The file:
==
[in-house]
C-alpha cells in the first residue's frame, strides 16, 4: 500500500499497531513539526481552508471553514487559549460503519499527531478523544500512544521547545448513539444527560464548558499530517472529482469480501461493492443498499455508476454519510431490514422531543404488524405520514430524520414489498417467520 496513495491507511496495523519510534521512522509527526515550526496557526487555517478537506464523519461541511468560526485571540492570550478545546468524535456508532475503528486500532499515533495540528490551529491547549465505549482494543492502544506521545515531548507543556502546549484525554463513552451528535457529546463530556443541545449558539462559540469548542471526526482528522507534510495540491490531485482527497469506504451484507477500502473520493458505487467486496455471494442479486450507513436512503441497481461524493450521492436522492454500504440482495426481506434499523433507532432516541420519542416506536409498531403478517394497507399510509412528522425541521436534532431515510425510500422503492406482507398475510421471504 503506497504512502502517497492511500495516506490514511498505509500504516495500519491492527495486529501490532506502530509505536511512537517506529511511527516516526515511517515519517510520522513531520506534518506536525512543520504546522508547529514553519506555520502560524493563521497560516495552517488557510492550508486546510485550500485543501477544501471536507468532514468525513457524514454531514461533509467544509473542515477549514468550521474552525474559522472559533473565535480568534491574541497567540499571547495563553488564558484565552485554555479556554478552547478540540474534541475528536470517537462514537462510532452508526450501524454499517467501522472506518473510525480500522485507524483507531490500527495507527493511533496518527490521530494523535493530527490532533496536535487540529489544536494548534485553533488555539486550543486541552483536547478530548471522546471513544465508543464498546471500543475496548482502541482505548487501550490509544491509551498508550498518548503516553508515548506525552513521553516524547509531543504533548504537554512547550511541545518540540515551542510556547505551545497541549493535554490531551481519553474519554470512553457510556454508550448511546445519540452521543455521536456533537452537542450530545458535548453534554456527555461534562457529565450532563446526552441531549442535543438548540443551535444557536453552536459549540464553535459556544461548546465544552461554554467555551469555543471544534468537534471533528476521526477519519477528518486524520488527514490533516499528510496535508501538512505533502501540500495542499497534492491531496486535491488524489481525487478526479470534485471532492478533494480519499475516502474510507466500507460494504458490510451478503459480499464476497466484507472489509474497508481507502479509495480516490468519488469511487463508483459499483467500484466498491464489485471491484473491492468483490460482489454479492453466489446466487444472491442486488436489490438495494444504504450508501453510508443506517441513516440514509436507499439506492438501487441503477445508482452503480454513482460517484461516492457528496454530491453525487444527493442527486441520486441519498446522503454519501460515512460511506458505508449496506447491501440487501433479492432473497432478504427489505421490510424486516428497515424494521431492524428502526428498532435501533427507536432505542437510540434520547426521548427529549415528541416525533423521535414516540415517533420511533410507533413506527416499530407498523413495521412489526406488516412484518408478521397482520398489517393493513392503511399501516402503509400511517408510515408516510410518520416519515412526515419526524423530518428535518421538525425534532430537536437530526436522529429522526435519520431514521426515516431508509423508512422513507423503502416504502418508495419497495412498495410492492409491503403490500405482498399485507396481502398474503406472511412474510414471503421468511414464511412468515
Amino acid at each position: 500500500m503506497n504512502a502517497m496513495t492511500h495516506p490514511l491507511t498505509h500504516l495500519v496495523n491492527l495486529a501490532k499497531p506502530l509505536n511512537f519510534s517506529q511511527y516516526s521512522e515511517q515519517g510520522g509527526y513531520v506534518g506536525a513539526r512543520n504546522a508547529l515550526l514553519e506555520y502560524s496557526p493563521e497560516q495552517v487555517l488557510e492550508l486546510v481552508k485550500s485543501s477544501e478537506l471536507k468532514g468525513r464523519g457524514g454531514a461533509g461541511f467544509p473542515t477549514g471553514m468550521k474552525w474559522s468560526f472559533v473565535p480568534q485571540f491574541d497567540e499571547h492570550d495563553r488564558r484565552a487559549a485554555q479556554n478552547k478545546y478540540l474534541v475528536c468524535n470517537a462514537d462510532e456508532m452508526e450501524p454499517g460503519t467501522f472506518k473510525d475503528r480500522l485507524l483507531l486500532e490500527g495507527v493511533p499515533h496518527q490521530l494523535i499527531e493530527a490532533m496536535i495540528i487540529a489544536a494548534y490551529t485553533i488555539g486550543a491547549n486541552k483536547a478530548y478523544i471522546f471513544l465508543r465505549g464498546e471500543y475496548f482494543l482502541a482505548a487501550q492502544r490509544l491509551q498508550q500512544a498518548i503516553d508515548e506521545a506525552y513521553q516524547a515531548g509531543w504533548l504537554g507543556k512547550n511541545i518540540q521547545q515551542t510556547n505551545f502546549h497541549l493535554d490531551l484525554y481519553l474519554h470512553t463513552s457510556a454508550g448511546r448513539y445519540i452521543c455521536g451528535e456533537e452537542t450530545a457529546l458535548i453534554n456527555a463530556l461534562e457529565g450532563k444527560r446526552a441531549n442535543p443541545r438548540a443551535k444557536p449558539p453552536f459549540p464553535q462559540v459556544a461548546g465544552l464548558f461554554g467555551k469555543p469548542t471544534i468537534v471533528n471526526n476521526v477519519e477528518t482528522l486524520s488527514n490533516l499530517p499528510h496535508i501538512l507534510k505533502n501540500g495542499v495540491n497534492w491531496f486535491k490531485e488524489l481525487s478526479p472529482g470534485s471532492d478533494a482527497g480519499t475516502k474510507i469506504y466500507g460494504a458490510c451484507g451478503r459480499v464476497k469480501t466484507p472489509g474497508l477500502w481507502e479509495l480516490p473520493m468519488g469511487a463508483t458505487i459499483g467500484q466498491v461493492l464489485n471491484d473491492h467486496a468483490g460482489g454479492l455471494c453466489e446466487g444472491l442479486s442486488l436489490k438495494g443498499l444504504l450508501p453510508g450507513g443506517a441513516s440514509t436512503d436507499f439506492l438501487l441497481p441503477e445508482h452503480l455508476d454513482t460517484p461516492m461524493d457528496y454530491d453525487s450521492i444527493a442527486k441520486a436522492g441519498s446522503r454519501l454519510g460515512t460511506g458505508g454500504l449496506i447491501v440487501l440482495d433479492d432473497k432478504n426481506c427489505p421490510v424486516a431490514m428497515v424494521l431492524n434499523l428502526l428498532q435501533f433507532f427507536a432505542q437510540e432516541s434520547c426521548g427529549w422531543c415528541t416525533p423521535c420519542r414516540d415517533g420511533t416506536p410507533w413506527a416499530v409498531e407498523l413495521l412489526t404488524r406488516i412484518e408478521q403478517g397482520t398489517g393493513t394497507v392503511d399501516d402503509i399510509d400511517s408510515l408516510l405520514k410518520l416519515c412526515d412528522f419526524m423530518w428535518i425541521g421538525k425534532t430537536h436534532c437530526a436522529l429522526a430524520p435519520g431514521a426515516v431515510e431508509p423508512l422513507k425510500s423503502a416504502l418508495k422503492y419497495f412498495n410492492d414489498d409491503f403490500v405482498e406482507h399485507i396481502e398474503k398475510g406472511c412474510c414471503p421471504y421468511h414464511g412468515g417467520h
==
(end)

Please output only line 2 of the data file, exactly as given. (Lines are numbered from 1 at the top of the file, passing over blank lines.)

C-alpha cells in the first residue's frame, strides 16, 4: 500500500499497531513539526481552508471553514487559549460503519499527531478523544500512544521547545448513539444527560464548558499530517472529482469480501461493492443498499455508476454519510431490514422531543404488524405520514430524520414489498417467520 496513495491507511496495523519510534521512522509527526515550526496557526487555517478537506464523519461541511468560526485571540492570550478545546468524535456508532475503528486500532499515533495540528490551529491547549465505549482494543492502544506521545515531548507543556502546549484525554463513552451528535457529546463530556443541545449558539462559540469548542471526526482528522507534510495540491490531485482527497469506504451484507477500502473520493458505487467486496455471494442479486450507513436512503441497481461524493450521492436522492454500504440482495426481506434499523433507532432516541420519542416506536409498531403478517394497507399510509412528522425541521436534532431515510425510500422503492406482507398475510421471504 503506497504512502502517497492511500495516506490514511498505509500504516495500519491492527495486529501490532506502530509505536511512537517506529511511527516516526515511517515519517510520522513531520506534518506536525512543520504546522508547529514553519506555520502560524493563521497560516495552517488557510492550508486546510485550500485543501477544501471536507468532514468525513457524514454531514461533509467544509473542515477549514468550521474552525474559522472559533473565535480568534491574541497567540499571547495563553488564558484565552485554555479556554478552547478540540474534541475528536470517537462514537462510532452508526450501524454499517467501522472506518473510525480500522485507524483507531490500527495507527493511533496518527490521530494523535493530527490532533496536535487540529489544536494548534485553533488555539486550543486541552483536547478530548471522546471513544465508543464498546471500543475496548482502541482505548487501550490509544491509551498508550498518548503516553508515548506525552513521553516524547509531543504533548504537554512547550511541545518540540515551542510556547505551545497541549493535554490531551481519553474519554470512553457510556454508550448511546445519540452521543455521536456533537452537542450530545458535548453534554456527555461534562457529565450532563446526552441531549442535543438548540443551535444557536453552536459549540464553535459556544461548546465544552461554554467555551469555543471544534468537534471533528476521526477519519477528518486524520488527514490533516499528510496535508501538512505533502501540500495542499497534492491531496486535491488524489481525487478526479470534485471532492478533494480519499475516502474510507466500507460494504458490510451478503459480499464476497466484507472489509474497508481507502479509495480516490468519488469511487463508483459499483467500484466498491464489485471491484473491492468483490460482489454479492453466489446466487444472491442486488436489490438495494444504504450508501453510508443506517441513516440514509436507499439506492438501487441503477445508482452503480454513482460517484461516492457528496454530491453525487444527493442527486441520486441519498446522503454519501460515512460511506458505508449496506447491501440487501433479492432473497432478504427489505421490510424486516428497515424494521431492524428502526428498532435501533427507536432505542437510540434520547426521548427529549415528541416525533423521535414516540415517533420511533410507533413506527416499530407498523413495521412489526406488516412484518408478521397482520398489517393493513392503511399501516402503509400511517408510515408516510410518520416519515412526515419526524423530518428535518421538525425534532430537536437530526436522529429522526435519520431514521426515516431508509423508512422513507423503502416504502418508495419497495412498495410492492409491503403490500405482498399485507396481502398474503406472511412474510414471503421468511414464511412468515